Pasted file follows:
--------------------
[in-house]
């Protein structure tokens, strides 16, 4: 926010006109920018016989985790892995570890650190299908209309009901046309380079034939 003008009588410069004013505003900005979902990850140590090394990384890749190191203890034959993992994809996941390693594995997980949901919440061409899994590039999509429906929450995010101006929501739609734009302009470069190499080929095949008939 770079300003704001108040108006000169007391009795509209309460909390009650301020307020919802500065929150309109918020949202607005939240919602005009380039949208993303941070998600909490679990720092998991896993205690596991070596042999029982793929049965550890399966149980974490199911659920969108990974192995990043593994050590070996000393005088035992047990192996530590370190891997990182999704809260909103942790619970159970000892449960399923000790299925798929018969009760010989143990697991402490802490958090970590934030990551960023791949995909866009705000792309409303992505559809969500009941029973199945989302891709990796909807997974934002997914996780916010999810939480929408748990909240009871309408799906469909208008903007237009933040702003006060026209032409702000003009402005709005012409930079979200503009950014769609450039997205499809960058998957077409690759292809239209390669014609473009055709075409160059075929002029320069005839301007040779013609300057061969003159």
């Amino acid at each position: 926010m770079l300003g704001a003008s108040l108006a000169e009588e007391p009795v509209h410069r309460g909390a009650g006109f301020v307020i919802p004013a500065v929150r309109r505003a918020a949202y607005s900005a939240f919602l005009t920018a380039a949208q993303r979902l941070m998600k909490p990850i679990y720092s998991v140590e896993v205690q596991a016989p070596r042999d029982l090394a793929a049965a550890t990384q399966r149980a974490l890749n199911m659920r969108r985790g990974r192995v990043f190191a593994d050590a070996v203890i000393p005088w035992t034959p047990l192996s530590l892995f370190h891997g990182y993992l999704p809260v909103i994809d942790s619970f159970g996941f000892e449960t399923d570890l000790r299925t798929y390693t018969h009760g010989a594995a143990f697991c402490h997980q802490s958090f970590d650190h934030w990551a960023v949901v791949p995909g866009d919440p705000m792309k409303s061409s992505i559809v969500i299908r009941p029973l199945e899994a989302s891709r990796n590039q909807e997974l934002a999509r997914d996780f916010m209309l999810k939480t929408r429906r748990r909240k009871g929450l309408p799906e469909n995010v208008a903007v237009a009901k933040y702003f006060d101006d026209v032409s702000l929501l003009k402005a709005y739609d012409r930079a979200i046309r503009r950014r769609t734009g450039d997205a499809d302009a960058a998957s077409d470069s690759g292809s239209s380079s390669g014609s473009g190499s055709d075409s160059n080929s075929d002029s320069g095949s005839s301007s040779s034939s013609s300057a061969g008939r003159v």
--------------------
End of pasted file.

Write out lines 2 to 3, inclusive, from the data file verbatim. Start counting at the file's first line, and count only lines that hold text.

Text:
């Protein structure tokens, strides 16, 4: 926010006109920018016989985790892995570890650190299908209309009901046309380079034939 003008009588410069004013505003900005979902990850140590090394990384890749190191203890034959993992994809996941390693594995997980949901919440061409899994590039999509429906929450995010101006929501739609734009302009470069190499080929095949008939 770079300003704001108040108006000169007391009795509209309460909390009650301020307020919802500065929150309109918020949202607005939240919602005009380039949208993303941070998600909490679990720092998991896993205690596991070596042999029982793929049965550890399966149980974490199911659920969108990974192995990043593994050590070996000393005088035992047990192996530590370190891997990182999704809260909103942790619970159970000892449960399923000790299925798929018969009760010989143990697991402490802490958090970590934030990551960023791949995909866009705000792309409303992505559809969500009941029973199945989302891709990796909807997974934002997914996780916010999810939480929408748990909240009871309408799906469909208008903007237009933040702003006060026209032409702000003009402005709005012409930079979200503009950014769609450039997205499809960058998957077409690759292809239209390669014609473009055709075409160059075929002029320069005839301007040779013609300057061969003159």
């Amino acid at each position: 926010m770079l300003g704001a003008s108040l108006a000169e009588e007391p009795v509209h410069r309460g909390a009650g006109f301020v307020i919802p004013a500065v929150r309109r505003a918020a949202y607005s900005a939240f919602l005009t920018a380039a949208q993303r979902l941070m998600k909490p990850i679990y720092s998991v140590e896993v205690q596991a016989p070596r042999d029982l090394a793929a049965a550890t990384q399966r149980a974490l890749n199911m659920r969108r985790g990974r192995v990043f190191a593994d050590a070996v203890i000393p005088w035992t034959p047990l192996s530590l892995f370190h891997g990182y993992l999704p809260v909103i994809d942790s619970f159970g996941f000892e449960t399923d570890l000790r299925t798929y390693t018969h009760g010989a594995a143990f697991c402490h997980q802490s958090f970590d650190h934030w990551a960023v949901v791949p995909g866009d919440p705000m792309k409303s061409s992505i559809v969500i299908r009941p029973l199945e899994a989302s891709r990796n590039q909807e997974l934002a999509r997914d996780f916010m209309l999810k939480t929408r429906r748990r909240k009871g929450l309408p799906e469909n995010v208008a903007v237009a009901k933040y702003f006060d101006d026209v032409s702000l929501l003009k402005a709005y739609d012409r930079a979200i046309r503009r950014r769609t734009g450039d997205a499809d302009a960058a998957s077409d470069s690759g292809s239209s380079s390669g014609s473009g190499s055709d075409s160059n080929s075929d002029s320069g095949s005839s301007s040779s034939s013609s300057a061969g008939r003159v």